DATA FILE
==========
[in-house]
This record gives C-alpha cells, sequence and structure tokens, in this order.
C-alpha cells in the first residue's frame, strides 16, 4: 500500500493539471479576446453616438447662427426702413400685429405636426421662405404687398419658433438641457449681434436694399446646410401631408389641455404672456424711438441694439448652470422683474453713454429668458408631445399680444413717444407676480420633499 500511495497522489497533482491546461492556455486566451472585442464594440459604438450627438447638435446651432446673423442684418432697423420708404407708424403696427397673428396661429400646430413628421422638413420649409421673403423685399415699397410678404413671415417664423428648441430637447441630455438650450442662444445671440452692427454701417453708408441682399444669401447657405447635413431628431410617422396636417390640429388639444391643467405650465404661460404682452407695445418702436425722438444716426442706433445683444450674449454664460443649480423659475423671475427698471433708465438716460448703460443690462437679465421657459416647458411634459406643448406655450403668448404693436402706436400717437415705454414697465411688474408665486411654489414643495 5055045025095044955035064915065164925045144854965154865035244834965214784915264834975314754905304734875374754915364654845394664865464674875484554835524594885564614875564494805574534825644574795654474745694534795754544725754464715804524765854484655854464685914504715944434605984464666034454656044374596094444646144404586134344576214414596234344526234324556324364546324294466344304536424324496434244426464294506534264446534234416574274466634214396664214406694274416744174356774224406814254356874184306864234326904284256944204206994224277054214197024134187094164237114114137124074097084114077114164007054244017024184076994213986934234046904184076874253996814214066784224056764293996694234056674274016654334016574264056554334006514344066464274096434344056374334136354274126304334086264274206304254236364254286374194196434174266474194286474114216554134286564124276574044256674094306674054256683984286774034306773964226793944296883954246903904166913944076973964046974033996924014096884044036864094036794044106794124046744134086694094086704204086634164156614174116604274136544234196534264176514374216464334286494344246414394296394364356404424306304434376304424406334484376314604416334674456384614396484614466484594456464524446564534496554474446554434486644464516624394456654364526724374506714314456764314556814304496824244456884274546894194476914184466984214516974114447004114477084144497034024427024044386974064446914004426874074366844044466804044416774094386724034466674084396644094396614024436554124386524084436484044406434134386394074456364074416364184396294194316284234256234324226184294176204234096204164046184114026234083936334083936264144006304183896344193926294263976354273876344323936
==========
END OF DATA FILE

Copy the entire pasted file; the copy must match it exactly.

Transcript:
[in-house]
This record gives C-alpha cells, sequence and structure tokens, in this order.
C-alpha cells in the first residue's frame, strides 16, 4: 500500500493539471479576446453616438447662427426702413400685429405636426421662405404687398419658433438641457449681434436694399446646410401631408389641455404672456424711438441694439448652470422683474453713454429668458408631445399680444413717444407676480420633499 500511495497522489497533482491546461492556455486566451472585442464594440459604438450627438447638435446651432446673423442684418432697423420708404407708424403696427397673428396661429400646430413628421422638413420649409421673403423685399415699397410678404413671415417664423428648441430637447441630455438650450442662444445671440452692427454701417453708408441682399444669401447657405447635413431628431410617422396636417390640429388639444391643467405650465404661460404682452407695445418702436425722438444716426442706433445683444450674449454664460443649480423659475423671475427698471433708465438716460448703460443690462437679465421657459416647458411634459406643448406655450403668448404693436402706436400717437415705454414697465411688474408665486411654489414643495 5055045025095044955035064915065164925045144854965154865035244834965214784915264834975314754905304734875374754915364654845394664865464674875484554835524594885564614875564494805574534825644574795654474745694534795754544725754464715804524765854484655854464685914504715944434605984464666034454656044374596094444646144404586134344576214414596234344526234324556324364546324294466344304536424324496434244426464294506534264446534234416574274466634214396664214406694274416744174356774224406814254356874184306864234326904284256944204206994224277054214197024134187094164237114114137124074097084114077114164007054244017024184076994213986934234046904184076874253996814214066784224056764293996694234056674274016654334016574264056554334006514344066464274096434344056374334136354274126304334086264274206304254236364254286374194196434174266474194286474114216554134286564124276574044256674094306674054256683984286774034306773964226793944296883954246903904166913944076973964046974033996924014096884044036864094036794044106794124046744134086694094086704204086634164156614174116604274136544234196534264176514374216464334286494344246414394296394364356404424306304434376304424406334484376314604416334674456384614396484614466484594456464524446564534496554474446554434486644464516624394456654364526724374506714314456764314556814304496824244456884274546894194476914184466984214516974114447004114477084144497034024427024044386974064446914004426874074366844044466804044416774094386724034466674084396644094396614024436554124386524084436484044406434134386394074456364074416364184396294194316284234256234324226184294176204234096204164046184114026234083936334083936264144006304183896344193926294263976354273876344323936